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Shell fuels calls for windfall tax with record profits haul

·3-min read

Shell has further fuelled demands for a windfall tax on the sector as it revealed record first-quarter profits thanks to soaring oil and gas prices, just days after bumper earnings from rival BP.

The oil giant posted better-than-expected underlying earnings for the first three months of 2022, at 9.1 billion US dollars (£7.2 billion) – nearly three times the 3.2 billion dollars (£2.5 billion) reported a year earlier.

On Tuesday, fellow FTSE 100 firm BP unveiled its highest quarterly underlying profits for more than a decade, at 6.2 billion US dollars (£5 billion).

It comes as calls mount from Labour and the Liberal Democrats for a windfall tax on oil and gas firms to help ease the cost-of-living crisis.

The sector is reaping the benefits of rocketing oil and gas prices, which have been pushed to record levels by Russia’s invasion of Ukraine and surging demand as economies emerge from the pandemic.

Chancellor Rishi Sunak has so far resisted pressure to make the firms pay more tax, instead looking to companies making big profits to invest the cash back into the UK.

But Lib Dem leader Sir Ed Davey condemned the Government’s refusal to consider the move.

He said: “Boris Johnson and Rishi Sunak’s refusal to tax the super-profits of energy companies is completely unforgivable when people are too terrified to heat their homes.

“The excuses of Conservative ministers have been demolished by the boss of BP himself, who said a windfall tax wouldn’t damage investment in the UK.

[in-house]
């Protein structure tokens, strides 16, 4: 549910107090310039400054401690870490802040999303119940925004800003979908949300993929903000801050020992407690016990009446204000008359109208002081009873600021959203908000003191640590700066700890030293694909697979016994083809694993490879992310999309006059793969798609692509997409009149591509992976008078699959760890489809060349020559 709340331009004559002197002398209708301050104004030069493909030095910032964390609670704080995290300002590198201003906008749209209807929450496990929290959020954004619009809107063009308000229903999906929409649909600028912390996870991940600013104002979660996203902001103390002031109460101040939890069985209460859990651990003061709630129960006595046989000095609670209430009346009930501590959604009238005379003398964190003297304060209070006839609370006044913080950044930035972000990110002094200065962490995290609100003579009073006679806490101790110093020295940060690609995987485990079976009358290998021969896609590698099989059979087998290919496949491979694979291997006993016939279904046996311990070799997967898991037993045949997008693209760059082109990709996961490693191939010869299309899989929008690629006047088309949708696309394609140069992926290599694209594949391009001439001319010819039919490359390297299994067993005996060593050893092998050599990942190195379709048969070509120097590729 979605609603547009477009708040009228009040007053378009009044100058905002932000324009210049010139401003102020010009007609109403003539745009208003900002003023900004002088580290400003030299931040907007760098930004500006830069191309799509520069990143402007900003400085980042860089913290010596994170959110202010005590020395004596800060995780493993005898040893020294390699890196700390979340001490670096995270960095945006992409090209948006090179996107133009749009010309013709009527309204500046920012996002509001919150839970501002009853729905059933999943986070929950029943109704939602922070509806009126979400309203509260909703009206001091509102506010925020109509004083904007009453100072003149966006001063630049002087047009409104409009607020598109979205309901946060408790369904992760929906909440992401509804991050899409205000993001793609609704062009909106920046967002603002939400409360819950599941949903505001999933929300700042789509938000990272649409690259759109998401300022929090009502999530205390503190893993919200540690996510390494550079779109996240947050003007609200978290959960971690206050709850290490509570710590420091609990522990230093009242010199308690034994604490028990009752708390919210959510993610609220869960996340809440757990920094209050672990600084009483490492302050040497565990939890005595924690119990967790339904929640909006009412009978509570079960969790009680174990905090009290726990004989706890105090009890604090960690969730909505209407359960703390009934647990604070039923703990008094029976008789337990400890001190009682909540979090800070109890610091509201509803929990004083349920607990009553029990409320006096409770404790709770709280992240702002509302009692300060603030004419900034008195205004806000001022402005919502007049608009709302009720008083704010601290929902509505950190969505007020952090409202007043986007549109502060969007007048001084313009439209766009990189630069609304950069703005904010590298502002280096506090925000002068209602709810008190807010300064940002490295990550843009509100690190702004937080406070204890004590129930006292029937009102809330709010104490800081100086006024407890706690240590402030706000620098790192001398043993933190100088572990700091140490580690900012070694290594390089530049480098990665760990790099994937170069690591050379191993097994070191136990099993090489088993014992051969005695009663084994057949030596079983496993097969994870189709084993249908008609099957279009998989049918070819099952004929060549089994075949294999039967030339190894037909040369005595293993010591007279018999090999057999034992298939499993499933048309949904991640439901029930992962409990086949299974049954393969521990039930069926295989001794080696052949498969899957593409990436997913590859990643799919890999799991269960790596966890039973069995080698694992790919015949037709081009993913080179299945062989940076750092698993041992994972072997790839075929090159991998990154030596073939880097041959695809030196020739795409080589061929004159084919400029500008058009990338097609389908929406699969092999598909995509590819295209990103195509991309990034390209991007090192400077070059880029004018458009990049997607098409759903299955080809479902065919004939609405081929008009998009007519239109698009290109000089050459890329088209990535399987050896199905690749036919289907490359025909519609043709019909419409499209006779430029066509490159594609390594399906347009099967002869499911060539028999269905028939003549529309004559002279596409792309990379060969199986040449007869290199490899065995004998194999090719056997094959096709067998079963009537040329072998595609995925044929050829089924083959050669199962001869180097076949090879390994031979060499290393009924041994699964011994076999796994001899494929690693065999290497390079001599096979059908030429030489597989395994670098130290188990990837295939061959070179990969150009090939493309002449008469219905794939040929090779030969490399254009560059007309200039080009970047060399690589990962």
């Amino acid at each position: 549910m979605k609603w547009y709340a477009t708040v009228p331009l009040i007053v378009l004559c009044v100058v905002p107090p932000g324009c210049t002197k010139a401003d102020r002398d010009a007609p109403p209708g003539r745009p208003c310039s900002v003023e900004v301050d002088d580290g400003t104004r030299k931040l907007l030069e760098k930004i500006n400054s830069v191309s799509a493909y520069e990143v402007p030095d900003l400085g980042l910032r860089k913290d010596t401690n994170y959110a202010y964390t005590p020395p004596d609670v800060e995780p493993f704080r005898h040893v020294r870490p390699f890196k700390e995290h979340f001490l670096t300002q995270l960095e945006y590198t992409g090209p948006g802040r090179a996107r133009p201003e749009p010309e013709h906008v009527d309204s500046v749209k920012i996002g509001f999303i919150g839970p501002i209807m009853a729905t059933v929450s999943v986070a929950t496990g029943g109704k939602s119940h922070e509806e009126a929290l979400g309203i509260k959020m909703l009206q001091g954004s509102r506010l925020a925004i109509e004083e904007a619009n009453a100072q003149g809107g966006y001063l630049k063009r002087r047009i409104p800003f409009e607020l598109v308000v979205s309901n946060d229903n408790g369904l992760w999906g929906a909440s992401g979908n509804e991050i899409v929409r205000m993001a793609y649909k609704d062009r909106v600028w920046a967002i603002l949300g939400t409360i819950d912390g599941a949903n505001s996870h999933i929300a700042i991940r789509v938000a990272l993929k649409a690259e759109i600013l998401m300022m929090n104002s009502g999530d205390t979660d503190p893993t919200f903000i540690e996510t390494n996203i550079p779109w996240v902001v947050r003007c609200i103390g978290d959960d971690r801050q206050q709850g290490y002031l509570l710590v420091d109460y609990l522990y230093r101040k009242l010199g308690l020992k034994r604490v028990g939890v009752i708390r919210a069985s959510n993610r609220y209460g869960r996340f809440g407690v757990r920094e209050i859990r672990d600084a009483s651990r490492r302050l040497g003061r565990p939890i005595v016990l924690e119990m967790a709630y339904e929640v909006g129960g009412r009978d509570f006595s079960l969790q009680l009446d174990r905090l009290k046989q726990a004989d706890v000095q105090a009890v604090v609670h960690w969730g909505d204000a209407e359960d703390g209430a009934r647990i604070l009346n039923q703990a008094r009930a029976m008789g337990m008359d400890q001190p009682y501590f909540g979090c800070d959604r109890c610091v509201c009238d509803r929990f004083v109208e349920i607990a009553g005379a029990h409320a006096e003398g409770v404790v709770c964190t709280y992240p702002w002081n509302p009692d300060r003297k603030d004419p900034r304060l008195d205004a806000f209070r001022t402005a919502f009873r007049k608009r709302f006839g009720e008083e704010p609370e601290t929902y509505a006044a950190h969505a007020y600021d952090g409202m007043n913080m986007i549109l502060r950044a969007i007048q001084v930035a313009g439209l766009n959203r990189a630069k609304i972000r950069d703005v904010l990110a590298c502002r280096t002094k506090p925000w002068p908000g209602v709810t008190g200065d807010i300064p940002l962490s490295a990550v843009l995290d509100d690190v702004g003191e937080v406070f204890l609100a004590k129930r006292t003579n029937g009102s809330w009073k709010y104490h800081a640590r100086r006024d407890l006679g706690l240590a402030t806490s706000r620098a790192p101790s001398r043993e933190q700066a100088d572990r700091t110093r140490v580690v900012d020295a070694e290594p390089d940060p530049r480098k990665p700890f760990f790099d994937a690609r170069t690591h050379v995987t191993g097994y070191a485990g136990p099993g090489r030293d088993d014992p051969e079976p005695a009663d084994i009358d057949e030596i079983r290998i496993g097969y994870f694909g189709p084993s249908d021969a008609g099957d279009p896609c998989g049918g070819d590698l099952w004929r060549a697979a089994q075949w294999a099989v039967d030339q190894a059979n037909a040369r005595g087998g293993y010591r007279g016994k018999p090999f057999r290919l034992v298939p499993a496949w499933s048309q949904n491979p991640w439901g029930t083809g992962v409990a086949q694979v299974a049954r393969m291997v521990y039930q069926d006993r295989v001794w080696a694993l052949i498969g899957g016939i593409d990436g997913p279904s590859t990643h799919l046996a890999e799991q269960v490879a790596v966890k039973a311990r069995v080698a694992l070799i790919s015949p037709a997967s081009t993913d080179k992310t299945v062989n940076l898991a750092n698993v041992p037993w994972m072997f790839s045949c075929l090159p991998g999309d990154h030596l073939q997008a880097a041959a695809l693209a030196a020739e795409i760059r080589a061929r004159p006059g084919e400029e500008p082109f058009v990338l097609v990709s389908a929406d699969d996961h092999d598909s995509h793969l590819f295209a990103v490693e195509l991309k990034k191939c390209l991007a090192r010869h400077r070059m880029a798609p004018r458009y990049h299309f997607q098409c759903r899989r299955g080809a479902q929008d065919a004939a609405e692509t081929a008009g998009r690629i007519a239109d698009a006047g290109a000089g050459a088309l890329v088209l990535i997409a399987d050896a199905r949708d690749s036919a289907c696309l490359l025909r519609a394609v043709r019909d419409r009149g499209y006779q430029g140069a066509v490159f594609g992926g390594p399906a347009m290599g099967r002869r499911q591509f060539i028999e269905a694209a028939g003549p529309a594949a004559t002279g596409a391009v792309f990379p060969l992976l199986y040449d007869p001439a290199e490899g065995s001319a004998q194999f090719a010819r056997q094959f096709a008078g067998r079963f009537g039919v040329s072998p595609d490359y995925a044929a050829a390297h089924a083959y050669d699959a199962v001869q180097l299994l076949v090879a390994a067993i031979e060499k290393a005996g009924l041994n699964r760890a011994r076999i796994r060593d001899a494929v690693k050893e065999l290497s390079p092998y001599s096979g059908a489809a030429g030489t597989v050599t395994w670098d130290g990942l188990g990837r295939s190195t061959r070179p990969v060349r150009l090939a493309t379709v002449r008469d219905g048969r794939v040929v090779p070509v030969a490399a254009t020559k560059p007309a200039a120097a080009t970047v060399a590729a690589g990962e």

“This one-off levy would raise billions of pounds that could help vulnerable families with their energy bills now. It is a no-brainer.”

Ben van Beurden
Ben van Beurden (Daniel Leal-Olivas/PA)

Shell boss Ben van Beurden told reporters that the company plans to invest between £20 billion and £25 billion in the UK in the next decade.

“We have a very strong commitment to investing in the UK, because we see the policies in the UK being very supportive of the sort of investments we would like to make,” he said.

“But I should also say that if you talk about these types of investment levels, they do require a stable and predictable financial outlook, it does require stability of policy and everything else.

“It’s not as if we can already now predict how these investments will look when we have to decide on them in 2027.”

Campaign group Greenpeace said a windfall tax would be the “fastest and fairest way to ease pressure on households feeling the pinch and reduce our dependence on oil and gas”.

Greenpeace UK’s oil and gas campaigner, Philip Evans, said: “By using a big chunk of the bloated profits that Shell, BP and others are raking in to make homes warmer, more energy-efficient and kitted out with heat pumps, the Government could start to really tackle the climate and cost-of-living crises simultaneously.”

Like its FTSE 100 Index rival BP, Shell’s figures also showed a hit from its move to pull out of Russia due to the Ukraine war as it booked a 3.9 billion dollar (£3.1 billion) charge.

Despite this, it still saw current cost of supply (CCS) earnings attributable to shareholders jump to 5 billion dollars (£4 billion) in the quarter, up from 4.3 billion dollars (£3.4 billion) a year ago, though it was down 38% on the previous three months.

Shell said investor dividend payments and share repurchases hit 5.4 billion US dollars (£4.3 billion) in the quarter, as part of a plan to buy back 8.5 billion US dollars (£6.8 billion) of shares in the first half of 2022.

It increased its dividend to 25 cents (20p) per share and said it also expects shareholder returns to be more than 30% of cashflow in the second half of 2022.

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